Caution should be exercised to ensure that the injection is placed in the sheath rather than subcutaneously, where corticosteroids can lead to fat and dermal atrophy. Atrophy causes a hollowing-out of the skin and a loss of normal pigmentation. Although these atrophic changes generally resolve over 6 months, their presence is disturbing to most patients.

Surgical Therapy

If injection therapy fails, surgical release of the first dorsal compartment relieves the entrapment.[16]

Surgical release of de Quervain tenosynovitis is an outpatient procedure. The operation can be performed under local or regional anesthesia, depending on surgeon preference. Use of a tourniquet precludes intraoperative bleeding and facilitates the identification of structures.

Operative details

A 3-cm incision is placed over the prominent thickening of the first dorsal compartment. A transverse skin incision is preferred because it provides better appearance of the scar in this highly visible area. Once the skin is incised, only longitudinal, blunt dissection is used until the first dorsal compartment is exposed. This minimizes the risk of sharp injury to the superficial radial nerve, which runs superficial to the first dorsal compartment. Along its dorsal margin, the first dorsal compartment is sharply opened longitudinally for approximately 2 cm.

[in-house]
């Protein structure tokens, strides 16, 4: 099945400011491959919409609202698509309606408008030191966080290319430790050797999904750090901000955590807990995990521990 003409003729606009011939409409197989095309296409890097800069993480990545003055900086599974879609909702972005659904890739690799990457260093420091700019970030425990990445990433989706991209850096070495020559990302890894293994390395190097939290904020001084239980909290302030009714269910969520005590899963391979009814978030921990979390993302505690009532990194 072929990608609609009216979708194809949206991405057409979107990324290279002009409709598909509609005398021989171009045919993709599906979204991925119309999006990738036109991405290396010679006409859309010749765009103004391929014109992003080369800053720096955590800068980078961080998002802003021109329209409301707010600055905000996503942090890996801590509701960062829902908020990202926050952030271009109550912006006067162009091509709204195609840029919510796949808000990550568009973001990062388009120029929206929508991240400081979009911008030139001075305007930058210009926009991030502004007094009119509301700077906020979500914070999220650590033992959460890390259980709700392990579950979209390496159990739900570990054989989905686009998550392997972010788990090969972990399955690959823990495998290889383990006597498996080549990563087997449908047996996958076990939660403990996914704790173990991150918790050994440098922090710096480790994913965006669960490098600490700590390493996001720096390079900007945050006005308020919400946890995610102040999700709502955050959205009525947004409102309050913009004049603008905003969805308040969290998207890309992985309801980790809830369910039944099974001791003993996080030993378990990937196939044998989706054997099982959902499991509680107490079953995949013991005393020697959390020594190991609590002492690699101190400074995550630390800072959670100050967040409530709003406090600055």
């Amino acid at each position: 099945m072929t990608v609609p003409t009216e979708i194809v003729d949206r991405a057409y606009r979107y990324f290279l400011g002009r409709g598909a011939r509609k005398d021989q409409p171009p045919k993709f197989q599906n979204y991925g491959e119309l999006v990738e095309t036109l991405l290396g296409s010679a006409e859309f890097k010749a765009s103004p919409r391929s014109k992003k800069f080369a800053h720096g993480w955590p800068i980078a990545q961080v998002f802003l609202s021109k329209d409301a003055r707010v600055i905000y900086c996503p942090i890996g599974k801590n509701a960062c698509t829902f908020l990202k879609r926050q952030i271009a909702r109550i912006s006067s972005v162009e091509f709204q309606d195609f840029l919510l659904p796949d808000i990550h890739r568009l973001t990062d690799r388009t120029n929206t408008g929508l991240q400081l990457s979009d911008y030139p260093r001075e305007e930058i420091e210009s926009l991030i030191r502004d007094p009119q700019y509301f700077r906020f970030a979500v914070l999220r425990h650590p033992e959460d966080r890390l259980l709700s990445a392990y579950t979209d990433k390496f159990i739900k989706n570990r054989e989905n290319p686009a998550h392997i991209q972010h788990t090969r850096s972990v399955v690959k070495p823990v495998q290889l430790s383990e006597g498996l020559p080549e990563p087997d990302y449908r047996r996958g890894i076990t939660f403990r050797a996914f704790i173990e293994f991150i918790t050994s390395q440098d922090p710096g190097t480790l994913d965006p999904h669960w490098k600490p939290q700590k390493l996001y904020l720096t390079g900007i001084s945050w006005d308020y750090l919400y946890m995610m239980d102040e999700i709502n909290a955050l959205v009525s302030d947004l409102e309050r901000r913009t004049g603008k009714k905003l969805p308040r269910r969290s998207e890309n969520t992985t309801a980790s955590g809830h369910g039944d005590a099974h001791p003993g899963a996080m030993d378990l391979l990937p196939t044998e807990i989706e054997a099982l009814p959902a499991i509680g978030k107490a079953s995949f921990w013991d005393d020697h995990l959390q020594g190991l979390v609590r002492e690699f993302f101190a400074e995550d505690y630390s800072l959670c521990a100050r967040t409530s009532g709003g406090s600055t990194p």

The tendon(s) are inspected to ensure that the abductor pollicis longus and the extensor pollicis brevis are released. If present, a septum separating the two motor units can be deceiving.[17] Gently moving the patient's thumb distinguishes one tendon from the other. If a tendon glides with metacarpophalangeal (MCP) joint motion, it belongs to the extensor pollicis brevis. If a septum between the abductor pollicis longus and the extensor pollicis brevis is identified, it also is released.

Surgeons have personal preferences regarding the management of the sheath. Some excise a portion, and others make a step-cut and then suture a strip of sheath back loosely over the exposed tendons.[18, 19] The author obtains good results without sheath excision or reconstruction by releasing just the thickened portion of the first dorsal compartment and leaving in place the transparent fascia overlying the tendons proximal and distal to the first dorsal compartment.